In some embodiments, the lift module 208 may receive lift data and/or threshold criteria from the terminal 102 and/or the user computing devices 106. The lift module 208 may be configured to apply the information received in the lift request to the criteria received from the lender systems 110 or the terminal 102 to generate the requested lift determination. In some embodiments, the lift module 208 may request the dealer or the user identify or select the threshold values as described herein.

The historical report valuation system 108 also includes the user interface module 214. In some embodiments, the user interface module 214 may also be stored in the mass storage device 210 as executable software code that is executed by the processor 202. In the embodiment shown in FIG. 2, the historical report valuation system 108 may be configured to execute the user interface module 214 to perform the various methods and/or processes as described herein.

The user interface module 214 may be configured to generate and/or operate user interfaces of various types. In some embodiments, the user interface module 214 constructs pages, applications (“apps”) or displays to be displayed in a web browser or computer/mobile application. In some embodiments, the user interface module 214 may provide an application or similar module for download and operation on the terminal 102 and/or the computing devices 106, through which the dealer/user and the historical report valuation system 108 may interact. The pages or displays may, in some embodiments, be specific to a type of device, such as a mobile device or a desktop web browser, to maximize usability for the particular device. In some embodiments, the user interface module 214 may also interact with a client-side application, such as a mobile phone application (an “app”), a standalone desktop application, or user communication accounts (e.g., e-mail, SMS messaging, etc.) and provide data as necessary to display vehicle equity and prequalification determinations.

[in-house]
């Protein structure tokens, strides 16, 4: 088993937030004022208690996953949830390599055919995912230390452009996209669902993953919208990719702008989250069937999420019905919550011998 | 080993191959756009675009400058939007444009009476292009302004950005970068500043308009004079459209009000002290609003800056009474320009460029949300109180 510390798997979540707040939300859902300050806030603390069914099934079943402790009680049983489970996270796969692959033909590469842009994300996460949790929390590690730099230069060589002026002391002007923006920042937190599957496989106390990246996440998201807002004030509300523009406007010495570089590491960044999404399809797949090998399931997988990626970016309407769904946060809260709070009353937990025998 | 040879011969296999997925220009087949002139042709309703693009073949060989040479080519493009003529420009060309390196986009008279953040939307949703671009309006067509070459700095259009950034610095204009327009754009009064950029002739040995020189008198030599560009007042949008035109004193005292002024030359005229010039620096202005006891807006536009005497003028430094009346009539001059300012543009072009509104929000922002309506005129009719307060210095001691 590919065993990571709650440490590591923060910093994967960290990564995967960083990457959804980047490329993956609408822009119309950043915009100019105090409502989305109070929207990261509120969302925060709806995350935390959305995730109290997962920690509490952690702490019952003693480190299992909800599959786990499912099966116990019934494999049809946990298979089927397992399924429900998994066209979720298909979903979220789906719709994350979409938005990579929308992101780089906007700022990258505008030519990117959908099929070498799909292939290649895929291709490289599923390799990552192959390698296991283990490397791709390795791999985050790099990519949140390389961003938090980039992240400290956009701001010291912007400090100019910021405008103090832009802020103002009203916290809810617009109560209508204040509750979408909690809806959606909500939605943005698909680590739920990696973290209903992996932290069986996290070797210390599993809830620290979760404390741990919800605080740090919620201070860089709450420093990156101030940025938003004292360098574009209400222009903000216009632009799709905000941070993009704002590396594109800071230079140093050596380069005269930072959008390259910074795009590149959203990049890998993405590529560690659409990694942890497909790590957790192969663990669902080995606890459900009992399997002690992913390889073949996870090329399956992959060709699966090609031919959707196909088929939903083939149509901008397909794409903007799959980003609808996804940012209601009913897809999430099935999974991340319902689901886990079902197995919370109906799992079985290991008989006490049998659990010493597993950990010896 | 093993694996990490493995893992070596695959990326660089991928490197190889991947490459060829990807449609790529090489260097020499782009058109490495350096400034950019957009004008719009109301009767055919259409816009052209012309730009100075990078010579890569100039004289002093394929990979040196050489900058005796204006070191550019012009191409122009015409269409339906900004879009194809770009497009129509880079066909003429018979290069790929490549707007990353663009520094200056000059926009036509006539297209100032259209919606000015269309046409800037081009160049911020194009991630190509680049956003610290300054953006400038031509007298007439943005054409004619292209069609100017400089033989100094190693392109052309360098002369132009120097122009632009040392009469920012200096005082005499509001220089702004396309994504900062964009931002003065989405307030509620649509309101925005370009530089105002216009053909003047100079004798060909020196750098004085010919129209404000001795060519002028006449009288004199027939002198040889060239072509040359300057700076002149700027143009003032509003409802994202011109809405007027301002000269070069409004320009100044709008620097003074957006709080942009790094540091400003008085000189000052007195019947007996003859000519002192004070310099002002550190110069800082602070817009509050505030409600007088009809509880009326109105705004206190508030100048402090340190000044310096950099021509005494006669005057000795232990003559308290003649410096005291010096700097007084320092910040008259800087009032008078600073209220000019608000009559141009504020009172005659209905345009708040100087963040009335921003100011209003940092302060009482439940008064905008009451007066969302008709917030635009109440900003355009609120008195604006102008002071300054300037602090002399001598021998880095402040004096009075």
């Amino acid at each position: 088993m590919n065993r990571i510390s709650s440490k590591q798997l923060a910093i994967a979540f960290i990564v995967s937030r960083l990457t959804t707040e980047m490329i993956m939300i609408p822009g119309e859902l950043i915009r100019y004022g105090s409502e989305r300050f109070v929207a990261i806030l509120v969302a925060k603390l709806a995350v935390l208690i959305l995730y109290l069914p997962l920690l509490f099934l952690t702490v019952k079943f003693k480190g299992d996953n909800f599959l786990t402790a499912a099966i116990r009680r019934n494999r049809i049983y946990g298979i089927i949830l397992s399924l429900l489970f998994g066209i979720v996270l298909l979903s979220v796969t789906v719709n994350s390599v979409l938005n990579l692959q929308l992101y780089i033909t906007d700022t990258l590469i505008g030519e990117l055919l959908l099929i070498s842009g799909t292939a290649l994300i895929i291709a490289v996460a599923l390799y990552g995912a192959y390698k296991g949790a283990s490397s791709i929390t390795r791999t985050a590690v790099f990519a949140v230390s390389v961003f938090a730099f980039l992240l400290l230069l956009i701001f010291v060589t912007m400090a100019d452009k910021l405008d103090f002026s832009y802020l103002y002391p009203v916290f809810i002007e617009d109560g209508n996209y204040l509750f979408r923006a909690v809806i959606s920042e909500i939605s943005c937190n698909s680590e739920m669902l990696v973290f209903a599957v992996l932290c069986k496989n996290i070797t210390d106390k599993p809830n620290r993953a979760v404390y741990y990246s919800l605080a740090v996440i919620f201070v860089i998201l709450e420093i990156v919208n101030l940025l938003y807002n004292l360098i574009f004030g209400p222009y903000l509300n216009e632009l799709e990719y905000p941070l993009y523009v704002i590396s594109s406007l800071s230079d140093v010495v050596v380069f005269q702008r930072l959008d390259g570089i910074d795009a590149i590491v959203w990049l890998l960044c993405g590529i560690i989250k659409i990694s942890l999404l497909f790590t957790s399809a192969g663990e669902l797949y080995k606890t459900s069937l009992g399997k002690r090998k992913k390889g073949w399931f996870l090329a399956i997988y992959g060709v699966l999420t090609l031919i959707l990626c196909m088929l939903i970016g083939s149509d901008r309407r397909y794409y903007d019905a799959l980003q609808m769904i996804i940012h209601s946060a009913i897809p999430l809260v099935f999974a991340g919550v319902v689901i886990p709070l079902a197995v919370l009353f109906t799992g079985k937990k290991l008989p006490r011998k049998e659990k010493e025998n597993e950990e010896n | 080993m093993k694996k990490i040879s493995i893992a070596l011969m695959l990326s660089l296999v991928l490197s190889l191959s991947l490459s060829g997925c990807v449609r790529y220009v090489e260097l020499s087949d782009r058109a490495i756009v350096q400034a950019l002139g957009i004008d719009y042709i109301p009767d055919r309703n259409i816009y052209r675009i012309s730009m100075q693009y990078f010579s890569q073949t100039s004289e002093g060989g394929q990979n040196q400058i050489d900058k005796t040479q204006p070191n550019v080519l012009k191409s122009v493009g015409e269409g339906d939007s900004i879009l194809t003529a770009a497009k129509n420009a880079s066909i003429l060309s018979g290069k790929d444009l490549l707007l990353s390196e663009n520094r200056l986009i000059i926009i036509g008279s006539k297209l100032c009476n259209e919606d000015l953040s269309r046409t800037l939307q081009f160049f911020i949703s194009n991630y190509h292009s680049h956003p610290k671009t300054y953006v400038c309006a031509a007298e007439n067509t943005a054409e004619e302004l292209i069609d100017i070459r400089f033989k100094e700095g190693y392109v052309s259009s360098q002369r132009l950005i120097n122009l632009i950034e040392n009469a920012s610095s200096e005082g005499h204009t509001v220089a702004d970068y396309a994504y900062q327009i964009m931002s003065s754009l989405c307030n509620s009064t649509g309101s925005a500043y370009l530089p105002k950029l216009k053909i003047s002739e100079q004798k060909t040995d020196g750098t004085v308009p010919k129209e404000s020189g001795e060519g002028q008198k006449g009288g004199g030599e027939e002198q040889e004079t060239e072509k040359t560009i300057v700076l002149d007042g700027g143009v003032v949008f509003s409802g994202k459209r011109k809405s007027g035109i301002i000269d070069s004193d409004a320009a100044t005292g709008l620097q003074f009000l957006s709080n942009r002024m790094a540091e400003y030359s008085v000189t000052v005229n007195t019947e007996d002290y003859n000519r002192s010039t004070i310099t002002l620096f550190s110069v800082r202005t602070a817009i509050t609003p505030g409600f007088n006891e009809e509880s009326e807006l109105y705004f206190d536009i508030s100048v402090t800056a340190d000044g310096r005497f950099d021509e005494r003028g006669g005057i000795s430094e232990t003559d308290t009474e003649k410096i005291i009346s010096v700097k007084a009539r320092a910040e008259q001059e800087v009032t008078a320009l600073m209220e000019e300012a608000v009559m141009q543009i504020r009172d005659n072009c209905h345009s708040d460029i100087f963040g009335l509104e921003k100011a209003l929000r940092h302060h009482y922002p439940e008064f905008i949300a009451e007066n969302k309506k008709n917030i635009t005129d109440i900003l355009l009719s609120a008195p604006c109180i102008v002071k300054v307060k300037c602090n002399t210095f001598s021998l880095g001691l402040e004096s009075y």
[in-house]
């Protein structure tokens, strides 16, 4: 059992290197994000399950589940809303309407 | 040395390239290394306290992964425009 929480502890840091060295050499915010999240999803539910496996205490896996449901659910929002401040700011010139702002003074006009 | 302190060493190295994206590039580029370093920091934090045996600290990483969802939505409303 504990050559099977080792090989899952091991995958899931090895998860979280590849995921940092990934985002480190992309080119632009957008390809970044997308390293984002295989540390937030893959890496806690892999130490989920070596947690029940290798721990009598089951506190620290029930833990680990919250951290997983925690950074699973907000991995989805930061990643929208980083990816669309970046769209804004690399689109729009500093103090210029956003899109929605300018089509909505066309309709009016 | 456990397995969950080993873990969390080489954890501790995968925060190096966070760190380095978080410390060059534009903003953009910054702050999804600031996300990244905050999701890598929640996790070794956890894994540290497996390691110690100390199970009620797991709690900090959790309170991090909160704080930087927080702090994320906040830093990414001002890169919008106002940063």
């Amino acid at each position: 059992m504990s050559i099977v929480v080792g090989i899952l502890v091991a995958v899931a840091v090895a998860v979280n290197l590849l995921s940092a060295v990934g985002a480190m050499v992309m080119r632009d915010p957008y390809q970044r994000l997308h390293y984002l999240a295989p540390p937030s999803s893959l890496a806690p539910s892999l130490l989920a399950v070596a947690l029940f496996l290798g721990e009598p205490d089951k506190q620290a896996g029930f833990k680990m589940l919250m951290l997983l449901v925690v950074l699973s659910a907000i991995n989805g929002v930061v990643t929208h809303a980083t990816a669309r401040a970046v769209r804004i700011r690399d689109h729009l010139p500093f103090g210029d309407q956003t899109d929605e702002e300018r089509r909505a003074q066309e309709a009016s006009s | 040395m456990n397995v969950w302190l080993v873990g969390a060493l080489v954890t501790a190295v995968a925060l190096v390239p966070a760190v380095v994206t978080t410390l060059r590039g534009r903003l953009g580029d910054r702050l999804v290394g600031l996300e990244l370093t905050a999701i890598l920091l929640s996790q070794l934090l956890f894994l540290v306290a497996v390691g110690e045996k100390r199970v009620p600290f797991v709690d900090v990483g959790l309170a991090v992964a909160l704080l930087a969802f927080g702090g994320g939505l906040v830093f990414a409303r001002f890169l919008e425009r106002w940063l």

For example, as described herein, the historical report valuation system 108 may be accessible to the dealer via a website (e.g., the dealer's website or the historical report valuation system 108 website) which may include a banner ad or widget for lift and/or dealership reports. In some embodiments, the dealer or user may select only lift or dealership report and may opt out of the other of the determinations or reports. In some embodiments, the dealer and/or user may also provide their consent to have the dealer inventory acquired and uploaded by the historical report valuation system 108.

In some embodiments, the historical report valuation determinations, historical report valuation reports, and/or historical report valuation alarms or notifications are examples of communications that may be made automatically once the dealer inventory is provided. In some embodiments, these communications may be specially formatted to be simultaneously communicated to the dealer and/or user via multiple communications methods and/or formats (e.g., text, e-mail, call, mail, etc.) so the dealer and/or user may receive the communication promptly.